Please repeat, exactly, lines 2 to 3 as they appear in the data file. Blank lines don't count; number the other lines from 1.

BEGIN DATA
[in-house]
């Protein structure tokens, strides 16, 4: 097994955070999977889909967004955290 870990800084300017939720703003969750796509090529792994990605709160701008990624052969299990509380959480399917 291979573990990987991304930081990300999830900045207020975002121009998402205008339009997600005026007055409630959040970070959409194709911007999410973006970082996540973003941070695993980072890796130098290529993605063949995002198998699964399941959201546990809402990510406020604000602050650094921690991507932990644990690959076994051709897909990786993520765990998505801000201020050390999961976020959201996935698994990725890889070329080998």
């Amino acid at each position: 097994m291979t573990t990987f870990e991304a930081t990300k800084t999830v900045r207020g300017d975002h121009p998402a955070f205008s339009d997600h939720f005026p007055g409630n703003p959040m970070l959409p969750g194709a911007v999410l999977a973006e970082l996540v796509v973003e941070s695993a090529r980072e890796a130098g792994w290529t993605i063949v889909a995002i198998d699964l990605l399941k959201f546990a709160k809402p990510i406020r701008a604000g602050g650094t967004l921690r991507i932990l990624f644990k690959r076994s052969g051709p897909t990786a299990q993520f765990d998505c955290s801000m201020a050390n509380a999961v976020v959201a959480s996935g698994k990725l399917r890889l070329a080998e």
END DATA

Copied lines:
């Protein structure tokens, strides 16, 4: 097994955070999977889909967004955290 870990800084300017939720703003969750796509090529792994990605709160701008990624052969299990509380959480399917 291979573990990987991304930081990300999830900045207020975002121009998402205008339009997600005026007055409630959040970070959409194709911007999410973006970082996540973003941070695993980072890796130098290529993605063949995002198998699964399941959201546990809402990510406020604000602050650094921690991507932990644990690959076994051709897909990786993520765990998505801000201020050390999961976020959201996935698994990725890889070329080998």
């Amino acid at each position: 097994m291979t573990t990987f870990e991304a930081t990300k800084t999830v900045r207020g300017d975002h121009p998402a955070f205008s339009d997600h939720f005026p007055g409630n703003p959040m970070l959409p969750g194709a911007v999410l999977a973006e970082l996540v796509v973003e941070s695993a090529r980072e890796a130098g792994w290529t993605i063949v889909a995002i198998d699964l990605l399941k959201f546990a709160k809402p990510i406020r701008a604000g602050g650094t967004l921690r991507i932990l990624f644990k690959r076994s052969g051709p897909t990786a299990q993520f765990d998505c955290s801000m201020a050390n509380a999961v976020v959201a959480s996935g698994k990725l399917r890889l070329a080998e």